A global decline in the oil price since last year may have hindered upstream business in regions such as the UKCS.
But for Hungary’s MOL Group, the lower oil price has prompted an unexpected boost in its downstream operations.
David Pullan, group downstream development senior vice president for the company, told delegates at the Central Eastern Europe and Turkey Refinery Summit in Budapest his side of the business had seen “very good” results.
In the third part of our week long series from MOL’s headquarters in Hungary, we look to its successes in its downstream business.
MOL’s main refinery operations are in Croatia, Hungary and Slovakia with its footprint extending into the greater central European areas of Austria, the Czech Republic, Poland, Romania, Bosnia and Serbia.
Pullan says the secret to MOL’s overall success in recent years, and despite the low oil price, is down to its integrated model in both its upstream and downstream business.
The senior vice president also said there was no way to predict when the price of oil was likely to rise and said he had seen predictions as far ranging from $70 to $100 from different people.
He said:”Refining margins for us were exceptional, our quarterly reports have been some of the best ever. We’re very, very pleased with what’s happened and we’re very proud to have been able to take advantage of the margins and make some money.
“I’m going to stand and give you a different message, yes it’s been good but if we look forward, I don’t think it’s going to stay like this, I think the fundamentals of our business haven’t changed at all and actually if we look forward we’re probably facing more difficult times and it will probably be a volatile environment which we have to adapt too.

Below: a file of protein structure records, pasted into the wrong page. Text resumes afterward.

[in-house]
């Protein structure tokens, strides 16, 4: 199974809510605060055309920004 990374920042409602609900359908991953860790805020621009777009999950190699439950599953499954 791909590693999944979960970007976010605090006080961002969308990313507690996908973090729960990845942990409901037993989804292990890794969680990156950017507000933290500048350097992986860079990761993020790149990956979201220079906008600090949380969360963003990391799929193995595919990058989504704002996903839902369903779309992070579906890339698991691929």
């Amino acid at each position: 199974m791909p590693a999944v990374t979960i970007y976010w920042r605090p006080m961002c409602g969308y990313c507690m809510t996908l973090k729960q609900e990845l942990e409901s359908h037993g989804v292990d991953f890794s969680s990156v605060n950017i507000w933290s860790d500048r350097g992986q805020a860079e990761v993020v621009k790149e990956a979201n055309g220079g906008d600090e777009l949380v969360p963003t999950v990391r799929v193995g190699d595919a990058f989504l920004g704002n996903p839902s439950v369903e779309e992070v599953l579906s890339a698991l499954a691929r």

“European over-capacity still exists, even though we were producing a lot of gasoline which we were able to sell to different regions, at the same time we’re producing diesel and a lot of that is in tanks ready to be sold on the market.
“The other thing is because times were good that’s probably slowed down the rate which refinery closures have been happening so the poorer refineries have still been making money so they’ve been kept open.
“Eventually, these have to close but we have to wait for that now. The fact that a higher margin was driven by a low oil price? What’s going to happen to the low oil price in the future? In the last couple of weeks I’ve heard from different companies, some will say that beyond 2020 we might get to $70 a barrel and then there was another company who were telling me that in two years it’s going to be back up to $100 a barrel.
“I don’t think anyone properly predicted the fall that happened last year so I’m not so sure we can properly predict the increase again, but it will change, that’s for sure and it will go up probably.
“In the region we have high open in comparison to others in the regions. Energy costs are higher and then because of the regulations we have to work under costs are also higher.”
Pullan said while there had been success for MOL in its gasoline sales, there was additional pressure in potential diesel sales, coming from areas such as Russia.
He added: “The other thing is despite the fact we were able to sell in the last year and we did well with gasoline mostly because we were able to export it to different regions, actually the diesel shows a good example of where we were coming under a lot of pressure from the other regions.
“There were a lot of imports coming in from Russia and from the ME and even from America which put pressure on the prices within Europe and kept the diesel price quite low.
“So the pressures from that will continue. Here in Europe I think we have to be particularly careful and vigilant about Russia because I think in the future they will be bringing a lot of finished product into the region.
“For MOL we need something different from the EU and I think we need predictable regulation, we need clear and feasible targets and we need a level playing field, this is really important.
“If we are to compete with the other regional players, this is what we need.”
Pullan said MOL, which works in 40 countries across the world, would continue with a successful programme which saw the company deliver an additional $500million in its downstream business.
Plans have been put in place to achieve that promise again by 2017.
Check back tomorrow as Energy Voice visits the company’s Danube refinery in Hungary.